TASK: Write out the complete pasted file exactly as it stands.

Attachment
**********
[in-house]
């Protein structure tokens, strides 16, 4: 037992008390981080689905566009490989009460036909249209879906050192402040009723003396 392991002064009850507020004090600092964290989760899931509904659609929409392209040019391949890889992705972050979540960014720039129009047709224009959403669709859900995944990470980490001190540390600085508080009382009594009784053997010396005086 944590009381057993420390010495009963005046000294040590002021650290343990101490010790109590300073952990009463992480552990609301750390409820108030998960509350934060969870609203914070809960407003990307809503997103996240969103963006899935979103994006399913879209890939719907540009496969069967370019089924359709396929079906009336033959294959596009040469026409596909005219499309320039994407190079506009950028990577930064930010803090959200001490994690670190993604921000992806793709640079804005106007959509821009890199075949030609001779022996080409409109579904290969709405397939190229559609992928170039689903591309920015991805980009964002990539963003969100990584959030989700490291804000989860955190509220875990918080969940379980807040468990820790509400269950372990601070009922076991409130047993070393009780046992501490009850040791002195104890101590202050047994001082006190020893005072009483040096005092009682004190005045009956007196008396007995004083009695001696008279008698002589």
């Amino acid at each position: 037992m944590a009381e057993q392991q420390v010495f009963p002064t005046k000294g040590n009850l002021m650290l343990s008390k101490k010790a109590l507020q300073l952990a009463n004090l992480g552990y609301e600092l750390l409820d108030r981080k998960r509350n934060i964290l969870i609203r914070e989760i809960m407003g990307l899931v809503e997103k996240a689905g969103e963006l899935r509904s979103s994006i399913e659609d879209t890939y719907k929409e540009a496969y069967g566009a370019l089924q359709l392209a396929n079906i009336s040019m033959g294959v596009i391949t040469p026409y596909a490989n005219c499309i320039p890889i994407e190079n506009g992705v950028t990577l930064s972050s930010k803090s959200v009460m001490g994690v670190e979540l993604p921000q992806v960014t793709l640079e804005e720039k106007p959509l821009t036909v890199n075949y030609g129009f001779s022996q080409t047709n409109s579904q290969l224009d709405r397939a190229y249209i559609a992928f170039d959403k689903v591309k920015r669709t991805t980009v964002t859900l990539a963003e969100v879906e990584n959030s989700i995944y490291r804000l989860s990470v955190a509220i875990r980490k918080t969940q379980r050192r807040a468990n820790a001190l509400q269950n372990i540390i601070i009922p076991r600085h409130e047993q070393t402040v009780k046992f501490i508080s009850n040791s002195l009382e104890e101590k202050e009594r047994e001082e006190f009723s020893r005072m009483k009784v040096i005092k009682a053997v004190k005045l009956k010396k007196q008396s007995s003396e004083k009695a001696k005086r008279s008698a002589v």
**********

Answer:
[in-house]
């Protein structure tokens, strides 16, 4: 037992008390981080689905566009490989009460036909249209879906050192402040009723003396 392991002064009850507020004090600092964290989760899931509904659609929409392209040019391949890889992705972050979540960014720039129009047709224009959403669709859900995944990470980490001190540390600085508080009382009594009784053997010396005086 944590009381057993420390010495009963005046000294040590002021650290343990101490010790109590300073952990009463992480552990609301750390409820108030998960509350934060969870609203914070809960407003990307809503997103996240969103963006899935979103994006399913879209890939719907540009496969069967370019089924359709396929079906009336033959294959596009040469026409596909005219499309320039994407190079506009950028990577930064930010803090959200001490994690670190993604921000992806793709640079804005106007959509821009890199075949030609001779022996080409409109579904290969709405397939190229559609992928170039689903591309920015991805980009964002990539963003969100990584959030989700490291804000989860955190509220875990918080969940379980807040468990820790509400269950372990601070009922076991409130047993070393009780046992501490009850040791002195104890101590202050047994001082006190020893005072009483040096005092009682004190005045009956007196008396007995004083009695001696008279008698002589």
């Amino acid at each position: 037992m944590a009381e057993q392991q420390v010495f009963p002064t005046k000294g040590n009850l002021m650290l343990s008390k101490k010790a109590l507020q300073l952990a009463n004090l992480g552990y609301e600092l750390l409820d108030r981080k998960r509350n934060i964290l969870i609203r914070e989760i809960m407003g990307l899931v809503e997103k996240a689905g969103e963006l899935r509904s979103s994006i399913e659609d879209t890939y719907k929409e540009a496969y069967g566009a370019l089924q359709l392209a396929n079906i009336s040019m033959g294959v596009i391949t040469p026409y596909a490989n005219c499309i320039p890889i994407e190079n506009g992705v950028t990577l930064s972050s930010k803090s959200v009460m001490g994690v670190e979540l993604p921000q992806v960014t793709l640079e804005e720039k106007p959509l821009t036909v890199n075949y030609g129009f001779s022996q080409t047709n409109s579904q290969l224009d709405r397939a190229y249209i559609a992928f170039d959403k689903v591309k920015r669709t991805t980009v964002t859900l990539a963003e969100v879906e990584n959030s989700i995944y490291r804000l989860s990470v955190a509220i875990r980490k918080t969940q379980r050192r807040a468990n820790a001190l509400q269950n372990i540390i601070i009922p076991r600085h409130e047993q070393t402040v009780k046992f501490i508080s009850n040791s002195l009382e104890e101590k202050e009594r047994e001082e006190f009723s020893r005072m009483k009784v040096i005092k009682a053997v004190k005045l009956k010396k007196q008396s007995s003396e004083k009695a001696k005086r008279s008698a002589v």